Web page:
From the specimens of ornamentation it may be seen that the form of objects sometimes implies variations of the ornaments. This may be seen in the gilbaun in which there may be found triangles for ornamental connection between two parts. I give here below a specimen of ornamentation of a saddle which is particularly interesting. It may be seen that the central design is conditioned by the outer form of the saddle and this form is not a common form. There are five elongated circles partly covered with the central design, and two lower circles are connected so that they make a wavy line, a motif rarely encountered in Tungus ornament.

As a matter of fact it is found, for there is a combination of semi-circles which may easily result in a wavy line as an ornamental motif. This motif is also met with rather frequently, but usually pre serving a point in the centre of the segment which is a little more than half-circle.

Great variety of forms, material, and colour combinations is observed in the boxes made of birch-bark which as a rule are always ornamented. In former times the coats and especially the women's coats, were very richly ornamented with strips of skin, beads of different colors, and reindeer white hair. Specimens of old costumes are now preserved only in the museums, but I could see some pieces of old costumes and a coat made for a special occasion. Among the Yukagirs and Yukagirized Tungus they were met with at the end of last century and perfectly described by W. Jochelson to whose work I may refer the reader.

The combinations of colours are well represented in the ornamentation of birch-bark boxes, covered with the reindeer skin (usually with fur), loaded on the reindeer, and that of the woman's coat. However, at the present time the complex ornamentation has given place to combinations of strips of colored tissues, — the Tungus of Transbaikalia and other regions now use tissues of Russian production.

Ornamentation is encountered on almost all instruments, utensils, and weapons, used by the Tungus, e.g. handles of knives, powder horns, wooden parts of guns, long hunting knives (used as spears), staves for reindeer riding etc. The parts of dress, especially women's moccasins, headdress covering the forehead, various bags and other things made of skins are also ornamented. Ornamentation may be lacking on man's clothings, also common bags and, of course, on those things which cannot be ornamented because of the material wed.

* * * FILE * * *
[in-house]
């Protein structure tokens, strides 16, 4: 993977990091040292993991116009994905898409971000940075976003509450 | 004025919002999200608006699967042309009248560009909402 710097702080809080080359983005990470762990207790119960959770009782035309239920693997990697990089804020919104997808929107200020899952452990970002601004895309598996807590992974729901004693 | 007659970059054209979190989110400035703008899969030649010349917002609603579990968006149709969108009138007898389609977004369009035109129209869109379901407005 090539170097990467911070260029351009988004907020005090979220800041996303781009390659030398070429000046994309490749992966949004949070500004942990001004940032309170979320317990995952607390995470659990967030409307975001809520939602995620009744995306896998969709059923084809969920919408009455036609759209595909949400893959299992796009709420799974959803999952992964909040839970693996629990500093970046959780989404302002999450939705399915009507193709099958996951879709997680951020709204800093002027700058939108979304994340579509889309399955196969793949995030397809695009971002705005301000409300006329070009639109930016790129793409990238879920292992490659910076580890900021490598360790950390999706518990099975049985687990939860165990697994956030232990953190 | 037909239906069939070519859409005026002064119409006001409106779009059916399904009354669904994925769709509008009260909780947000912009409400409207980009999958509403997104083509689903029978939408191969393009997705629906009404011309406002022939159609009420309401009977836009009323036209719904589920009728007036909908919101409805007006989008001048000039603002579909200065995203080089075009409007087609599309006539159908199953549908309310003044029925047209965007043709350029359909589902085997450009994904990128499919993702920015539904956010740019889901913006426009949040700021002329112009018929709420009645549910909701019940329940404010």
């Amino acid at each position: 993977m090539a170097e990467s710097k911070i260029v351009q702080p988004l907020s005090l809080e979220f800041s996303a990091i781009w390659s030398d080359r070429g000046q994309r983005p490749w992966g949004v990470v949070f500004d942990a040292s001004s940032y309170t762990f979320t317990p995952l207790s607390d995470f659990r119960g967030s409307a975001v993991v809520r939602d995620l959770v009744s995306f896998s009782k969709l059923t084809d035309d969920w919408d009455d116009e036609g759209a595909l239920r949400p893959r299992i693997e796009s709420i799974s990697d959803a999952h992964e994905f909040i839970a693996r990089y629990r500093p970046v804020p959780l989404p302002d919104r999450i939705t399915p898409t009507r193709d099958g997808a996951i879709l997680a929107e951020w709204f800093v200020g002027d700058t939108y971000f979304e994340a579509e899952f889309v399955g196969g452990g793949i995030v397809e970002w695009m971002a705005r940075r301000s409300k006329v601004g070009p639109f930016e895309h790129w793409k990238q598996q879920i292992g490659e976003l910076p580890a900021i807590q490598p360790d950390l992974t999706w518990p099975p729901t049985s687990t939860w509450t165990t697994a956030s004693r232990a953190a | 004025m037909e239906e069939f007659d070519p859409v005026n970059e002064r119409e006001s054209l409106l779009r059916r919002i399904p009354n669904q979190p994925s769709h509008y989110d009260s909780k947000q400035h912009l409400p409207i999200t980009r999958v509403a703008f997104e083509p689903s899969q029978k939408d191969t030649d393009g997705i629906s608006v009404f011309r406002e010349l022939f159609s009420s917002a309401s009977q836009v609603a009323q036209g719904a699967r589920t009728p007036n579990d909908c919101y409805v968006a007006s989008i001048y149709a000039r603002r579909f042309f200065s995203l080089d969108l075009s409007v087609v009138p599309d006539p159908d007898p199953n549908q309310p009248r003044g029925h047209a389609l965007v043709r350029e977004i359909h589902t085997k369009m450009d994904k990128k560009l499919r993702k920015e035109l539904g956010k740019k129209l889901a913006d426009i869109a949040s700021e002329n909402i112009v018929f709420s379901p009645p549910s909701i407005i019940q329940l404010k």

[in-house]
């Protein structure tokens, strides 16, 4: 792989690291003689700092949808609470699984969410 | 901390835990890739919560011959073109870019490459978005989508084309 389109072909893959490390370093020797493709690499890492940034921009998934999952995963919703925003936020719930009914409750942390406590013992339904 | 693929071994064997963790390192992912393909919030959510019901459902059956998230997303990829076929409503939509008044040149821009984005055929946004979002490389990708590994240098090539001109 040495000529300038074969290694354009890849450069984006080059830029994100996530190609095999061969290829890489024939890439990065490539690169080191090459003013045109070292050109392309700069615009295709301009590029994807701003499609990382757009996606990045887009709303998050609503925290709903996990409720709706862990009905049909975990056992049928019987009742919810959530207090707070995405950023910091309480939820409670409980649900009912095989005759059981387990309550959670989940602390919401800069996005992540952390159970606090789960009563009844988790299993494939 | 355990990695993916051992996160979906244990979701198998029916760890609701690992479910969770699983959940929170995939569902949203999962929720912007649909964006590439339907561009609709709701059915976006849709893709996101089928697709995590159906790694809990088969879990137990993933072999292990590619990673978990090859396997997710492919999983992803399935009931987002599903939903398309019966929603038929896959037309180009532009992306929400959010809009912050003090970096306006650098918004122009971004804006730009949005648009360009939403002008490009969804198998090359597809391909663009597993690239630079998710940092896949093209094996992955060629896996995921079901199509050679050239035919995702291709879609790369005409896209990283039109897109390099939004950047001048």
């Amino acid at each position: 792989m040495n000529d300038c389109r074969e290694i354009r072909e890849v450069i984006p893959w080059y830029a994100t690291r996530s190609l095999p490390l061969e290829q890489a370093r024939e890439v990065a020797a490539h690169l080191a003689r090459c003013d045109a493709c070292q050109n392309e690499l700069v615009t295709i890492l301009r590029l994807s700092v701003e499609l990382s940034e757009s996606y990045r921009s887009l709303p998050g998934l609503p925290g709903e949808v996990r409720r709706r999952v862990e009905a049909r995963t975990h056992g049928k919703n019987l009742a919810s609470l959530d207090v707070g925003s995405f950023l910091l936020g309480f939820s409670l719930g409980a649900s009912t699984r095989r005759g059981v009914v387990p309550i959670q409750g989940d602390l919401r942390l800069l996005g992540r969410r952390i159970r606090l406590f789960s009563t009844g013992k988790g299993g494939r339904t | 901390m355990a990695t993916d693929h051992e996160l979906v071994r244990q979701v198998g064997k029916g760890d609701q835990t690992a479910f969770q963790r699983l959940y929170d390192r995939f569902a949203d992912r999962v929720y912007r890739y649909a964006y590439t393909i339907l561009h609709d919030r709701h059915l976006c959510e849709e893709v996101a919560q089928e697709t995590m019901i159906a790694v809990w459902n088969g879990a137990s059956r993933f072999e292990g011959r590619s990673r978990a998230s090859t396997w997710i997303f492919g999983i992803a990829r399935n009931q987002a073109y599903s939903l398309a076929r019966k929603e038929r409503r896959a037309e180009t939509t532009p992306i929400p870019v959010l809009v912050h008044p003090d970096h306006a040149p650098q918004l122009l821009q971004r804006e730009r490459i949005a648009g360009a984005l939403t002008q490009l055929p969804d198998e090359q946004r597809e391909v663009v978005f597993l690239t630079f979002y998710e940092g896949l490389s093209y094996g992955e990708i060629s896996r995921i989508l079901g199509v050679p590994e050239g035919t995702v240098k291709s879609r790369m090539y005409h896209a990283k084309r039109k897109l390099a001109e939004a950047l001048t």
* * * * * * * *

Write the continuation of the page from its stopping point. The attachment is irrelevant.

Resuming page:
On the whole the Tungus belongings even now produce the impression of being purposely made for delighting Tungus eye, and attract the aesthetic attention of other people. When a Tungus group is in the process of travelling it produces an impression of people who know no hardship of living under the conditions of the taiga, — everything seems to be done for pleasure.

Sometimes, one may meet with ornaments of Yakut type, but this is only observed and then very rarely, chiefly among the Reindeer Tungus of Manchuria. Indeed, the things of Yakut origin rarely met with in Transbaikalia have different ornaments. The Buriat ornaments, especially on moccasins also rarely on coats, begin to penetrate among the Reindeer Tungus, by the side of rare manifestations of Russian motifs. However, both Buriat and Russian motifs are very rare, — they become important only among the Nomad Tungus and settled Tungus living on agriculture. In spite of prevalence of Buriat and Russian ornamental complex one may also very rarely meet with the old Tungus motifs.

There is no little doubt that amongst the Tungus who use Northern Tungus ornaments, as described here, the art of ornamentation is in a state of decline. As shown, the best specimens known from historic records of early travellers and collections are no more found among the present Tungus groups. The Russian dress which had already penetrated among the Tungus greatly impoverished application of ornament to the costume. Yet, introduction of tissues has put great limitations as to the ornamentation. The greater the Russian influence, the poorer the ornament. This may be seen in studying Tungus groups in Transbaikalia, where the ornament used to be better developed among the Barguzin Tungus, much less among the Nerchinsk Tungus, and preserved only in traces among the Reindeer Tungus of Manchuria.